The down payment you make upfront plays a significant role in determining your subsequent monthly costs. A larger down payment means you borrow less, resulting in smaller monthly repayments. 

For instance, a 20% down payment on a $400K property would reduce the borrowed amount to $320K, making a substantial difference in monthly outgoings.

The down payment also impacts the loan-to-value (LTV) ratio. This ratio, essentially the mortgage amount as a percentage of the property’s value, is a critical metric lenders use to assess risk. 

A lower LTV often translates to a more favourable interest rate, as it indicates the borrower has more equity in the property and poses a lower risk to the lender. An LTV below 80% often helps buyers avoid paying Lender’s Mortgage Insurance (LMI), further reducing costs.

Choosing the Right Mortgage for Your Needs


Selecting a mortgage is more than finding a lender to lend you the money. It’s about choosing a product that complements your financial situation and goals. One of the primary decisions you’ll face is choosing between a fixed-rate and a variable-rate mortgage. Here’s what you need to know about each:

Fixed-Rate Mortgage


  • With a fixed-rate mortgage, your interest rate remains constant throughout the loan term. This means your monthly repayments are predictable, allowing for easier budgeting.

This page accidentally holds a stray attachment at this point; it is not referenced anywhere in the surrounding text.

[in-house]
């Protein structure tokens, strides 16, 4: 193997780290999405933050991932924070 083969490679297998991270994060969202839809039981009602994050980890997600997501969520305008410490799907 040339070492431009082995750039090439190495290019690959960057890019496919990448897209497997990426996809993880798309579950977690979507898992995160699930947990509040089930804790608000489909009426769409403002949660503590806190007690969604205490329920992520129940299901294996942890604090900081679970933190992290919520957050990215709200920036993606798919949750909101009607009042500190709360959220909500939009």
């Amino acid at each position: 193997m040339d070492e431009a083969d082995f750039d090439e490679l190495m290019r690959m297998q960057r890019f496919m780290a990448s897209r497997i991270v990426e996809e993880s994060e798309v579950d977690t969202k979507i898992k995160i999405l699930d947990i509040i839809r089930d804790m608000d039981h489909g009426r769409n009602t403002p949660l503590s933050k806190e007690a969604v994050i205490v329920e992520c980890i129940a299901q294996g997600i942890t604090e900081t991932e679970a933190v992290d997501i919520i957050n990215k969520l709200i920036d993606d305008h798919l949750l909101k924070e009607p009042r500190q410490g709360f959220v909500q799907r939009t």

• If market interest rates rise, your fixed-rate won’t change, offering protection against potentially higher costs.


  • Fixed rates can sometimes start higher than variable rates. You might pay more over the long run if market rates remain stable or decrease.
  • Refinancing might be necessary if you want to take advantage of lower market rates in the future, which could incur additional costs.

Variable-Rate Mortgage (Often called Adjustable-Rate Mortgages elsewhere)


  • Variable rates often start lower than fixed rates, potentially offering initial savings.
  • If market interest rates decrease, your rate might drop, leading to lower monthly repayments.


  • Your interest rate can fluctuate based on market conditions, leading to unpredictable monthly repayments. This can be challenging for those on a tight budget.
  • If market interest rates rise, your variable rate may also increase, leading to higher monthly payments.

Making Your Decision

Always consider seeking guidance from our trusted professionals at Finfix Group. Our experienced financial advisors and mortgage brokers are equipped to delve into each option’s nuances, providing insights tailored to your unique circumstances, thereby ensuring you make the most informed choice for your financial future.

How Finfix Group Can Help


Understanding the complexities of monthly mortgage payments on a $400K loan is essential for every potential homeowner. By turning to Finfix Group, you’re ensuring a tailored solution that fits your unique circumstances. With our deep expertise in the Australian mortgage market, we stand ready to guide you through every step, ensuring clarity and confidence. Trust Finfix Broker Group to help you make the most informed decision for your financial future.



More Posts

Refinance Your Mortgage

How does refinancing a home loan work?

When you hear ‘home loan refinancing,’ you might picture an awful maze of financial decisions. Yet, it’s about aligning your mortgage with your current financial

Search here...